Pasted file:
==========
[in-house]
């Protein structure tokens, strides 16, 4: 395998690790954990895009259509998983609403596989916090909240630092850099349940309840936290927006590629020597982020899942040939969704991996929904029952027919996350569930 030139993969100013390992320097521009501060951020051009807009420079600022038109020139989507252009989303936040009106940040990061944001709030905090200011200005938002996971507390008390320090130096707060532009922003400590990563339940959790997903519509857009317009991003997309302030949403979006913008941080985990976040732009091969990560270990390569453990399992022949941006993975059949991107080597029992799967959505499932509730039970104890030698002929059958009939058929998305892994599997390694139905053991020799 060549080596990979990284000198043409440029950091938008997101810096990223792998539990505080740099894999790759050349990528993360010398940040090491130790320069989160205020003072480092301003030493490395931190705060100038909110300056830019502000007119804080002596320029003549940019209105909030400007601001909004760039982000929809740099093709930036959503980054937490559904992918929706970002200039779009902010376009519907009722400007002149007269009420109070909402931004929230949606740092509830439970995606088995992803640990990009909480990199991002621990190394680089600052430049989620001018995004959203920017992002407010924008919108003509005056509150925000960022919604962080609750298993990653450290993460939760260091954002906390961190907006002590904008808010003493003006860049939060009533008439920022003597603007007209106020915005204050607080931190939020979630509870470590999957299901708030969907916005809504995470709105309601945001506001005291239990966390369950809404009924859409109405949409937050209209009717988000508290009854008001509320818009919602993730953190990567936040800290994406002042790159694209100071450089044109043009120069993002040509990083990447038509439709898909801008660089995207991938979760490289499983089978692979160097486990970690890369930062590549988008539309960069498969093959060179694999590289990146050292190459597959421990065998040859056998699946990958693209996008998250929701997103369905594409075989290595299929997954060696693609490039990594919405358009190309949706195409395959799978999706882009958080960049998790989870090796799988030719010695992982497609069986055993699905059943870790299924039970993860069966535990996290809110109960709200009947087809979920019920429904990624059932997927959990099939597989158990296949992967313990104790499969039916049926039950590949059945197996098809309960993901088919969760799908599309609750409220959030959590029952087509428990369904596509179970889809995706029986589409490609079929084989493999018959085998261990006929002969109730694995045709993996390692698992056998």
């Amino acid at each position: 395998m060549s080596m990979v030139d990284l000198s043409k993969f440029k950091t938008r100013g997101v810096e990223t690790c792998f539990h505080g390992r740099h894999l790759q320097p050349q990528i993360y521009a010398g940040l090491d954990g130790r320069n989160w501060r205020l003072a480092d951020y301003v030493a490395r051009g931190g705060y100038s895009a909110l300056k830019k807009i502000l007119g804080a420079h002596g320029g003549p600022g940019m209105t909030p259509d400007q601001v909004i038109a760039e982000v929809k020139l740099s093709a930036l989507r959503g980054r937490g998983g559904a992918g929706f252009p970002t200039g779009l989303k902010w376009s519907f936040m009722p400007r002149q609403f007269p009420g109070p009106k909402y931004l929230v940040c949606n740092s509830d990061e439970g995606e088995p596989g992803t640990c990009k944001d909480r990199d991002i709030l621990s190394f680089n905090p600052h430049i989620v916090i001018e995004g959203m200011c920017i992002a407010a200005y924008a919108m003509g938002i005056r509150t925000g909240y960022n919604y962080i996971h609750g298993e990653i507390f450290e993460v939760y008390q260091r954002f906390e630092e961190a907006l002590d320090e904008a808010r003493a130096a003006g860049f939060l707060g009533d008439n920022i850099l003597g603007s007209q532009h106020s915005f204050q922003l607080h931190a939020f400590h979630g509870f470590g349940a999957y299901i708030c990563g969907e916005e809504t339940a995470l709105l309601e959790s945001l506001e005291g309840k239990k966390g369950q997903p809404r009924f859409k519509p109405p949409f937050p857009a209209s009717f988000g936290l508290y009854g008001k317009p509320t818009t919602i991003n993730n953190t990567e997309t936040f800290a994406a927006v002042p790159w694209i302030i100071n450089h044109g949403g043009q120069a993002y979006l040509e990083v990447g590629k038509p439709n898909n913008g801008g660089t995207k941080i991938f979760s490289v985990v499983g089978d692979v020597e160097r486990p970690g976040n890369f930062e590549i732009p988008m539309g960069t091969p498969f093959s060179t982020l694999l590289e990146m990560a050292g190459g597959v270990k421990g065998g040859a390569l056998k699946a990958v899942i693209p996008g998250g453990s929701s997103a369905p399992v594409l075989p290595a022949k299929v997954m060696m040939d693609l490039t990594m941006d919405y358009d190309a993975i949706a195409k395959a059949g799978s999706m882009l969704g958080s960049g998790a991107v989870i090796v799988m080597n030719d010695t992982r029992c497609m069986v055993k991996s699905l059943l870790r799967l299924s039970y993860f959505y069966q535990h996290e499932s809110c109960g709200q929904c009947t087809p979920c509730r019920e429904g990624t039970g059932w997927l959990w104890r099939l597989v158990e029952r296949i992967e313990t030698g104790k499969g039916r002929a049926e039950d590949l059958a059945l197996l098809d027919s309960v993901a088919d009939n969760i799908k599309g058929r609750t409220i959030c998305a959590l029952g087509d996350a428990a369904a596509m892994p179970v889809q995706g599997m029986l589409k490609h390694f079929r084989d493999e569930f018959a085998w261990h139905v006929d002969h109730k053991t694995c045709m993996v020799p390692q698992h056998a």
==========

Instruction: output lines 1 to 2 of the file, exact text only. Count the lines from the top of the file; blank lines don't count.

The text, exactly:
[in-house]
């Protein structure tokens, strides 16, 4: 395998690790954990895009259509998983609403596989916090909240630092850099349940309840936290927006590629020597982020899942040939969704991996929904029952027919996350569930 030139993969100013390992320097521009501060951020051009807009420079600022038109020139989507252009989303936040009106940040990061944001709030905090200011200005938002996971507390008390320090130096707060532009922003400590990563339940959790997903519509857009317009991003997309302030949403979006913008941080985990976040732009091969990560270990390569453990399992022949941006993975059949991107080597029992799967959505499932509730039970104890030698002929059958009939058929998305892994599997390694139905053991020799 060549080596990979990284000198043409440029950091938008997101810096990223792998539990505080740099894999790759050349990528993360010398940040090491130790320069989160205020003072480092301003030493490395931190705060100038909110300056830019502000007119804080002596320029003549940019209105909030400007601001909004760039982000929809740099093709930036959503980054937490559904992918929706970002200039779009902010376009519907009722400007002149007269009420109070909402931004929230949606740092509830439970995606088995992803640990990009909480990199991002621990190394680089600052430049989620001018995004959203920017992002407010924008919108003509005056509150925000960022919604962080609750298993990653450290993460939760260091954002906390961190907006002590904008808010003493003006860049939060009533008439920022003597603007007209106020915005204050607080931190939020979630509870470590999957299901708030969907916005809504995470709105309601945001506001005291239990966390369950809404009924859409109405949409937050209209009717988000508290009854008001509320818009919602993730953190990567936040800290994406002042790159694209100071450089044109043009120069993002040509990083990447038509439709898909801008660089995207991938979760490289499983089978692979160097486990970690890369930062590549988008539309960069498969093959060179694999590289990146050292190459597959421990065998040859056998699946990958693209996008998250929701997103369905594409075989290595299929997954060696693609490039990594919405358009190309949706195409395959799978999706882009958080960049998790989870090796799988030719010695992982497609069986055993699905059943870790299924039970993860069966535990996290809110109960709200009947087809979920019920429904990624059932997927959990099939597989158990296949992967313990104790499969039916049926039950590949059945197996098809309960993901088919969760799908599309609750409220959030959590029952087509428990369904596509179970889809995706029986589409490609079929084989493999018959085998261990006929002969109730694995045709993996390692698992056998």